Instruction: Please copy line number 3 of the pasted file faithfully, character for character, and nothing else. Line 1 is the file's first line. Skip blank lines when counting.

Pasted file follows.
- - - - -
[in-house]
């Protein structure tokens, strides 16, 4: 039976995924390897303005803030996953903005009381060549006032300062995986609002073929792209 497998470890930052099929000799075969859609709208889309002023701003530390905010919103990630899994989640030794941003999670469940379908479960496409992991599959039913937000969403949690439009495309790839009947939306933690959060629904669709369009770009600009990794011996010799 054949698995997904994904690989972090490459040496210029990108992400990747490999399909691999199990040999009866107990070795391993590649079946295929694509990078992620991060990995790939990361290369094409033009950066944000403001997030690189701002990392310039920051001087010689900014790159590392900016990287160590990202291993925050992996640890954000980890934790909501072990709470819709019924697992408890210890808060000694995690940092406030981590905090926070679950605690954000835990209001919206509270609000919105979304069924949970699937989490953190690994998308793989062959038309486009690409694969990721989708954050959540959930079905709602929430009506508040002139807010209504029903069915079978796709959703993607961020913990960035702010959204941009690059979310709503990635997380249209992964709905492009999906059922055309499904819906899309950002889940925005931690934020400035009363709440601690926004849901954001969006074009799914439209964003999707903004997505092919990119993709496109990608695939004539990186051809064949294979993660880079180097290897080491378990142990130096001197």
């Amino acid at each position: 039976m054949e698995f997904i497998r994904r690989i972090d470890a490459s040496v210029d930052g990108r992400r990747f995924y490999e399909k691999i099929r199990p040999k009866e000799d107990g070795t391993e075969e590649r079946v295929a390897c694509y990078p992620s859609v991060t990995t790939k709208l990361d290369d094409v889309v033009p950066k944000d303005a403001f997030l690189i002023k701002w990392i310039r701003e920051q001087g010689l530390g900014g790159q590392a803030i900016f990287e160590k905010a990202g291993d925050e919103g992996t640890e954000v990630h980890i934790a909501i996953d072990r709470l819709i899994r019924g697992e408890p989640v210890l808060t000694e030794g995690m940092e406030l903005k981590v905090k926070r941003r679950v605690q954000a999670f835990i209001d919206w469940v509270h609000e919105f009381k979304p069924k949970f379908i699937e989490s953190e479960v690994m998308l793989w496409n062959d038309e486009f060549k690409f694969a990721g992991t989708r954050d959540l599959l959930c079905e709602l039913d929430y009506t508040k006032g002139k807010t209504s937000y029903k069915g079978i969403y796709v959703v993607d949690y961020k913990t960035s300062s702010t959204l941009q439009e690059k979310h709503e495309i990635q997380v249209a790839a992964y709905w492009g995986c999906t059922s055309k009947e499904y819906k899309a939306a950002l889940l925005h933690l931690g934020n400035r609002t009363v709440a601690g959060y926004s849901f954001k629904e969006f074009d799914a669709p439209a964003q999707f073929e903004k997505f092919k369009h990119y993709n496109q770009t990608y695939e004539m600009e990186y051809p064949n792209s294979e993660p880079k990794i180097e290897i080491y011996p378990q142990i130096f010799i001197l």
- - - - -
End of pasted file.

């Amino acid at each position: 039976m054949e698995f997904i497998r994904r690989i972090d470890a490459s040496v210029d930052g990108r992400r990747f995924y490999e399909k691999i099929r199990p040999k009866e000799d107990g070795t391993e075969e590649r079946v295929a390897c694509y990078p992620s859609v991060t990995t790939k709208l990361d290369d094409v889309v033009p950066k944000d303005a403001f997030l690189i002023k701002w990392i310039r701003e920051q001087g010689l530390g900014g790159q590392a803030i900016f990287e160590k905010a990202g291993d925050e919103g992996t640890e954000v990630h980890i934790a909501i996953d072990r709470l819709i899994r019924g697992e408890p989640v210890l808060t000694e030794g995690m940092e406030l903005k981590v905090k926070r941003r679950v605690q954000a999670f835990i209001d919206w469940v509270h609000e919105f009381k979304p069924k949970f379908i699937e989490s953190e479960v690994m998308l793989w496409n062959d038309e486009f060549k690409f694969a990721g992991t989708r954050d959540l599959l959930c079905e709602l039913d929430y009506t508040k006032g002139k807010t209504s937000y029903k069915g079978i969403y796709v959703v993607d949690y961020k913990t960035s300062s702010t959204l941009q439009e690059k979310h709503e495309i990635q997380v249209a790839a992964y709905w492009g995986c999906t059922s055309k009947e499904y819906k899309a939306a950002l889940l925005h933690l931690g934020n400035r609002t009363v709440a601690g959060y926004s849901f954001k629904e969006f074009d799914a669709p439209a964003q999707f073929e903004k997505f092919k369009h990119y993709n496109q770009t990608y695939e004539m600009e990186y051809p064949n792209s294979e993660p880079k990794i180097e290897i080491y011996p378990q142990i130096f010799i001197l």